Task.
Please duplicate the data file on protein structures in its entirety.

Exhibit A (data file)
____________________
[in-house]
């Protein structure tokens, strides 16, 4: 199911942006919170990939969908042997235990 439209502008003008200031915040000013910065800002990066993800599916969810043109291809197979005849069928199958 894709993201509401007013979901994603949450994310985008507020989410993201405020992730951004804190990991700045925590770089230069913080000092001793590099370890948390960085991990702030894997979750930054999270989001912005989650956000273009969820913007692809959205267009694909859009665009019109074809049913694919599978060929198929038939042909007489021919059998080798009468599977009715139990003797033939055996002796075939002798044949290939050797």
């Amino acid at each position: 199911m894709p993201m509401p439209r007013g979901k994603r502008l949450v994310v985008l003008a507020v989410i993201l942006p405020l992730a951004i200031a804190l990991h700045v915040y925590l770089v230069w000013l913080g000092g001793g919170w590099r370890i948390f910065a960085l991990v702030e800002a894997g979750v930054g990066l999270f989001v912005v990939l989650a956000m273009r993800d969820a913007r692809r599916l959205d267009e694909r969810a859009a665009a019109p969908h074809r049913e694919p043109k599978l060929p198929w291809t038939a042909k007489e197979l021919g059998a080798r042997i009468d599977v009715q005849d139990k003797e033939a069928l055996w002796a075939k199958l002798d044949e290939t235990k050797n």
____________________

[in-house]
């Protein structure tokens, strides 16, 4: 199911942006919170990939969908042997235990 439209502008003008200031915040000013910065800002990066993800599916969810043109291809197979005849069928199958 894709993201509401007013979901994603949450994310985008507020989410993201405020992730951004804190990991700045925590770089230069913080000092001793590099370890948390960085991990702030894997979750930054999270989001912005989650956000273009969820913007692809959205267009694909859009665009019109074809049913694919599978060929198929038939042909007489021919059998080798009468599977009715139990003797033939055996002796075939002798044949290939050797």
């Amino acid at each position: 199911m894709p993201m509401p439209r007013g979901k994603r502008l949450v994310v985008l003008a507020v989410i993201l942006p405020l992730a951004i200031a804190l990991h700045v915040y925590l770089v230069w000013l913080g000092g001793g919170w590099r370890i948390f910065a960085l991990v702030e800002a894997g979750v930054g990066l999270f989001v912005v990939l989650a956000m273009r993800d969820a913007r692809r599916l959205d267009e694909r969810a859009a665009a019109p969908h074809r049913e694919p043109k599978l060929p198929w291809t038939a042909k007489e197979l021919g059998a080798r042997i009468d599977v009715q005849d139990k003797e033939a069928l055996w002796a075939k199958l002798d044949e290939t235990k050797n």